Reviews

April S.
 

I tuned in for most of Brooke's lessons in this course and watched some of them more than once as they were rebroadcast. First I want to say that Brooke is a very good instructor. Her easy-going, friendly, down-to-earth, somewhat quirky manner cannot be mistaken for unprofessional. She is very prepared, she speaks well (not a bunch of hemming and hawing), she is thoughtful, she is thorough, she is very relatable and at ease, and she is definitely professional in her presentation. I really thought when I first tuned in that it would mostly be background noise while I was at work, sound to keep me company. Not because I didn't like Brooke but I really didn't think I was into fine art photography nor did I think I cared about the business side of things much. Not now anyhow. I was really wrong. Brooke sparked a deep interest in me to delve into fine art photography, to consider creating images for myself, from my imagination. In fact, I realized that this was something I'd been thinking about for a couple of years though I hadn't put a name to it (the idea of creating pre-conceived images based on my own creative goals). I gleaned many little treasures from her about image sizes, working with printers, different types of paper, selling, interacting with galleries, and so much more. I may not need all of what she taught right now because I'm definitely headed in another direction at the moment, but she planted ideas and information in my head that I know will be useful at some point. Things I may not have thought of on my own, but that seed is in my head now so when the time comes, I'll know. I'd really like to buy her course but at the moment, with the holidays right around the corner, it's not in my personal budget. I'm grateful to have caught the live and rebroadcast lessons though, and her course is on my list to own. I think it's a great reference to be consulted over and over again, not watched once and forgotten. Kudos Brooke for really putting together an excellent course.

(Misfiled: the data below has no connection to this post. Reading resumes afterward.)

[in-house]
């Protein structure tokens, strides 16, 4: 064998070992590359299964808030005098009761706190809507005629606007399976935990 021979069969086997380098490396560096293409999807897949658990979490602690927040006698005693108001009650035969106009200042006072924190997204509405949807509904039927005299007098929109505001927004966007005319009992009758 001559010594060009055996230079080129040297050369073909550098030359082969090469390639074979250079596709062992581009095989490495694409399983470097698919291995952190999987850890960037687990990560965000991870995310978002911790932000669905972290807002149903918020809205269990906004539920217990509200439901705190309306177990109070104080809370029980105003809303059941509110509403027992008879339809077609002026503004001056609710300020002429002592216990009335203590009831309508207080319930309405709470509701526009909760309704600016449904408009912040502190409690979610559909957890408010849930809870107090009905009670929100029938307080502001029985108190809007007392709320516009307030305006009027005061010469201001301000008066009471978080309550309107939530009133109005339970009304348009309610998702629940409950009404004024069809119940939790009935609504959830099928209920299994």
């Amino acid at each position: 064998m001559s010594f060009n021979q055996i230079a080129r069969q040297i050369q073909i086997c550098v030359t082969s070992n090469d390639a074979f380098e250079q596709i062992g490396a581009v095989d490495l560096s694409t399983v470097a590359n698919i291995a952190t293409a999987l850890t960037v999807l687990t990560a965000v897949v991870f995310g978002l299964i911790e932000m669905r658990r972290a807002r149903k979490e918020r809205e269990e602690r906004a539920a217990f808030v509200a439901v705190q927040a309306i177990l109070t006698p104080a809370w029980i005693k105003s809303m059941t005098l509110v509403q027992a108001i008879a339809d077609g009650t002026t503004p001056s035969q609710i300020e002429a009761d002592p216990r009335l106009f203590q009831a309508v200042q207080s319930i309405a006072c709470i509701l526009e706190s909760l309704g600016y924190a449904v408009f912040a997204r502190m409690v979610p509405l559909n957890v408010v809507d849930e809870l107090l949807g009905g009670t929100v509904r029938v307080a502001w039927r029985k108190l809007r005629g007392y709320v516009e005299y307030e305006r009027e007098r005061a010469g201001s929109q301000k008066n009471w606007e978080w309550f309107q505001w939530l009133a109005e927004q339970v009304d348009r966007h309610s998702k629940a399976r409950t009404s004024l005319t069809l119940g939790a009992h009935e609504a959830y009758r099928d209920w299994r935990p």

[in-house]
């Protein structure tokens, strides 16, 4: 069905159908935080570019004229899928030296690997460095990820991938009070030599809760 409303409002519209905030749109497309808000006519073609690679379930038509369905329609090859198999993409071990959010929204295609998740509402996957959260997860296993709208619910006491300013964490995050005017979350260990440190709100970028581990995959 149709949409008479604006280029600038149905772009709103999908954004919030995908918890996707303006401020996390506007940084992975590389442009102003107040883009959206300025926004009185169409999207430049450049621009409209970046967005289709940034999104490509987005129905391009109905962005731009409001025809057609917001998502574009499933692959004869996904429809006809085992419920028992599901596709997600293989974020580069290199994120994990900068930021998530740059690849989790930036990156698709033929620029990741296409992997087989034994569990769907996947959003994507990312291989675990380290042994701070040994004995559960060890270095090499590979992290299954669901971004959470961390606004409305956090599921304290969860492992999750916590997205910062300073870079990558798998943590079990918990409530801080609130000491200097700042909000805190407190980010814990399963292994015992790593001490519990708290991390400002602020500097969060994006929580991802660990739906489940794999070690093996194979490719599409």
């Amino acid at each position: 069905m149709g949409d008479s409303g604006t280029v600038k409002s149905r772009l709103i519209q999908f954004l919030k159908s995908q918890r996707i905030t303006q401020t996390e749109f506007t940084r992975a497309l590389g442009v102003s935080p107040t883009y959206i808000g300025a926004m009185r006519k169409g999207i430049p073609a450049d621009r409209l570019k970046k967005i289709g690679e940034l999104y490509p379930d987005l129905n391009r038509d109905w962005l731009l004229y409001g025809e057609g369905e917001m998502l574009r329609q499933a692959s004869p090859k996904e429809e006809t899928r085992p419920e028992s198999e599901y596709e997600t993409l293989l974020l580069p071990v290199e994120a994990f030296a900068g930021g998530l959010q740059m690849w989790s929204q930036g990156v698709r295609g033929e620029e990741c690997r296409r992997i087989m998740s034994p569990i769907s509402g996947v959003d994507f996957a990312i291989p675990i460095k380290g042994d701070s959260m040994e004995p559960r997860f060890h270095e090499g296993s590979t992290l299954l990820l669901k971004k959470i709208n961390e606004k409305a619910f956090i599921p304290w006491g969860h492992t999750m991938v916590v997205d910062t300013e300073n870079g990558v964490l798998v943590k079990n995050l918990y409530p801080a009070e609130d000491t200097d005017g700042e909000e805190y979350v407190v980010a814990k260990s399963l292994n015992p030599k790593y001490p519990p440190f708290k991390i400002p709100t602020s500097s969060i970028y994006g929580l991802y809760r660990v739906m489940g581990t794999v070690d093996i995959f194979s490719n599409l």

Ron Landis
 

I'm retired now, but spent decades in the people and training business. Brooke is extraordinary! Even though this course is extremely well organized and she's left nothing unattended, she moves through it with friendly conversational manners and without a sense of it being stilted. It's as though we are all her friends, not students, as she shares her heart and passion with us. What a joy it is to listen to her. And what a clear, unambiguous command of her subject. Wow! She explains it with such ease using explanations and techniques that won't overwhelm artists just starting their portfolio or the Photoshop-squeamish among us; but despite its simplicity her resulting art is breathtaking and beyond original. I wish more of my professors at school were as engaging. This was by far my best buy at Creative Live yet.

a Creativelive Student
 

What an amazing 20 days this is going to be! Brooke is so enthusiastic and has such a lovely manner. What a bargain for all of the information Brooke will be sharing with us. So excited. Thanks Brooke and Creative Live. :)